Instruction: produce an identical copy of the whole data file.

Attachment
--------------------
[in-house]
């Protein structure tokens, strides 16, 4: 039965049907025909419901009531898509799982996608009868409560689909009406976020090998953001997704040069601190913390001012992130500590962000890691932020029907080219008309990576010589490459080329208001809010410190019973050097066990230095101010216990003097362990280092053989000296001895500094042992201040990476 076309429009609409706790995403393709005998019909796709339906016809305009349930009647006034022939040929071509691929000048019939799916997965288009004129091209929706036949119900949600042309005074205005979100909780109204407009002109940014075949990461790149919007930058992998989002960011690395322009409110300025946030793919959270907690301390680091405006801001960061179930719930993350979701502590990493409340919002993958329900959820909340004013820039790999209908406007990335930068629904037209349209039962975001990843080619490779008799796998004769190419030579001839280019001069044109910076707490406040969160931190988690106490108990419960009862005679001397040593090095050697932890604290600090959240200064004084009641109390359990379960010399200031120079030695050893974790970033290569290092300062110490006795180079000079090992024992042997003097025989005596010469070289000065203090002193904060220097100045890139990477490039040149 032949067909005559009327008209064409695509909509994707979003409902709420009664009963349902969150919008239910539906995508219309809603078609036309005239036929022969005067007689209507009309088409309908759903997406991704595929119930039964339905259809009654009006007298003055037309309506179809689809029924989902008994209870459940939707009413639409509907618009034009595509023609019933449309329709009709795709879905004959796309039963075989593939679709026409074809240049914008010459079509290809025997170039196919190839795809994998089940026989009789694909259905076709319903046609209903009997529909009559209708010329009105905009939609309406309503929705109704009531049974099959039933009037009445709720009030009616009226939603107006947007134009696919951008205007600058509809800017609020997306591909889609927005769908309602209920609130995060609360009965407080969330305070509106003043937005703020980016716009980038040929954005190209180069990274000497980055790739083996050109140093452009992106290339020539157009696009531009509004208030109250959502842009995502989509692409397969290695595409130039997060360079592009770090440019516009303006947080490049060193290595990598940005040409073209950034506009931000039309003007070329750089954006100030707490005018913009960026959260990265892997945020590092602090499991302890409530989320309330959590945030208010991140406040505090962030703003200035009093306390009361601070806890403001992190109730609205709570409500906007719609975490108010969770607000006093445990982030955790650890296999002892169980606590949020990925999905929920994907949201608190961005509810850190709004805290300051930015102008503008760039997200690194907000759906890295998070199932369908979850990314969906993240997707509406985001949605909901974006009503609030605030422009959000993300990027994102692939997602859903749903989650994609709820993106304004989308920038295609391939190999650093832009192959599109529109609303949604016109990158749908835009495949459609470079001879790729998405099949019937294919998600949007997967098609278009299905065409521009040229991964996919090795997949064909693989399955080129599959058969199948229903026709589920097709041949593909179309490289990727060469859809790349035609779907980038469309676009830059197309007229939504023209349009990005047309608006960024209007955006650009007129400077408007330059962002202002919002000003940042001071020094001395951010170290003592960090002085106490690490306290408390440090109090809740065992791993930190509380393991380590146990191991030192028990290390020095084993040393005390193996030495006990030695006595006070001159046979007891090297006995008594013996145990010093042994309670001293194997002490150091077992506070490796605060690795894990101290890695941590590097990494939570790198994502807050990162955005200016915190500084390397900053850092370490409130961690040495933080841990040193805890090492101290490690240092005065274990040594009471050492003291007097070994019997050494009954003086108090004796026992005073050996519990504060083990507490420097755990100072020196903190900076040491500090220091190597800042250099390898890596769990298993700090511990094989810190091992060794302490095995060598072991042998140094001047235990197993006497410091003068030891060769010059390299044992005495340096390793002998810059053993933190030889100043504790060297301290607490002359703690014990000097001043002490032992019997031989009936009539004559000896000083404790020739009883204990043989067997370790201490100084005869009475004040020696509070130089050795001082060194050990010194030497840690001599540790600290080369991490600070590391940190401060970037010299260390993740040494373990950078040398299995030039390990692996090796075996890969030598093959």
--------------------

[in-house]
């Protein structure tokens, strides 16, 4: 039965049907025909419901009531898509799982996608009868409560689909009406976020090998953001997704040069601190913390001012992130500590962000890691932020029907080219008309990576010589490459080329208001809010410190019973050097066990230095101010216990003097362990280092053989000296001895500094042992201040990476 076309429009609409706790995403393709005998019909796709339906016809305009349930009647006034022939040929071509691929000048019939799916997965288009004129091209929706036949119900949600042309005074205005979100909780109204407009002109940014075949990461790149919007930058992998989002960011690395322009409110300025946030793919959270907690301390680091405006801001960061179930719930993350979701502590990493409340919002993958329900959820909340004013820039790999209908406007990335930068629904037209349209039962975001990843080619490779008799796998004769190419030579001839280019001069044109910076707490406040969160931190988690106490108990419960009862005679001397040593090095050697932890604290600090959240200064004084009641109390359990379960010399200031120079030695050893974790970033290569290092300062110490006795180079000079090992024992042997003097025989005596010469070289000065203090002193904060220097100045890139990477490039040149 032949067909005559009327008209064409695509909509994707979003409902709420009664009963349902969150919008239910539906995508219309809603078609036309005239036929022969005067007689209507009309088409309908759903997406991704595929119930039964339905259809009654009006007298003055037309309506179809689809029924989902008994209870459940939707009413639409509907618009034009595509023609019933449309329709009709795709879905004959796309039963075989593939679709026409074809240049914008010459079509290809025997170039196919190839795809994998089940026989009789694909259905076709319903046609209903009997529909009559209708010329009105905009939609309406309503929705109704009531049974099959039933009037009445709720009030009616009226939603107006947007134009696919951008205007600058509809800017609020997306591909889609927005769908309602209920609130995060609360009965407080969330305070509106003043937005703020980016716009980038040929954005190209180069990274000497980055790739083996050109140093452009992106290339020539157009696009531009509004208030109250959502842009995502989509692409397969290695595409130039997060360079592009770090440019516009303006947080490049060193290595990598940005040409073209950034506009931000039309003007070329750089954006100030707490005018913009960026959260990265892997945020590092602090499991302890409530989320309330959590945030208010991140406040505090962030703003200035009093306390009361601070806890403001992190109730609205709570409500906007719609975490108010969770607000006093445990982030955790650890296999002892169980606590949020990925999905929920994907949201608190961005509810850190709004805290300051930015102008503008760039997200690194907000759906890295998070199932369908979850990314969906993240997707509406985001949605909901974006009503609030605030422009959000993300990027994102692939997602859903749903989650994609709820993106304004989308920038295609391939190999650093832009192959599109529109609303949604016109990158749908835009495949459609470079001879790729998405099949019937294919998600949007997967098609278009299905065409521009040229991964996919090795997949064909693989399955080129599959058969199948229903026709589920097709041949593909179309490289990727060469859809790349035609779907980038469309676009830059197309007229939504023209349009990005047309608006960024209007955006650009007129400077408007330059962002202002919002000003940042001071020094001395951010170290003592960090002085106490690490306290408390440090109090809740065992791993930190509380393991380590146990191991030192028990290390020095084993040393005390193996030495006990030695006595006070001159046979007891090297006995008594013996145990010093042994309670001293194997002490150091077992506070490796605060690795894990101290890695941590590097990494939570790198994502807050990162955005200016915190500084390397900053850092370490409130961690040495933080841990040193805890090492101290490690240092005065274990040594009471050492003291007097070994019997050494009954003086108090004796026992005073050996519990504060083990507490420097755990100072020196903190900076040491500090220091190597800042250099390898890596769990298993700090511990094989810190091992060794302490095995060598072991042998140094001047235990197993006497410091003068030891060769010059390299044992005495340096390793002998810059053993933190030889100043504790060297301290607490002359703690014990000097001043002490032992019997031989009936009539004559000896000083404790020739009883204990043989067997370790201490100084005869009475004040020696509070130089050795001082060194050990010194030497840690001599540790600290080369991490600070590391940190401060970037010299260390993740040494373990950078040398299995030039390990692996090796075996890969030598093959």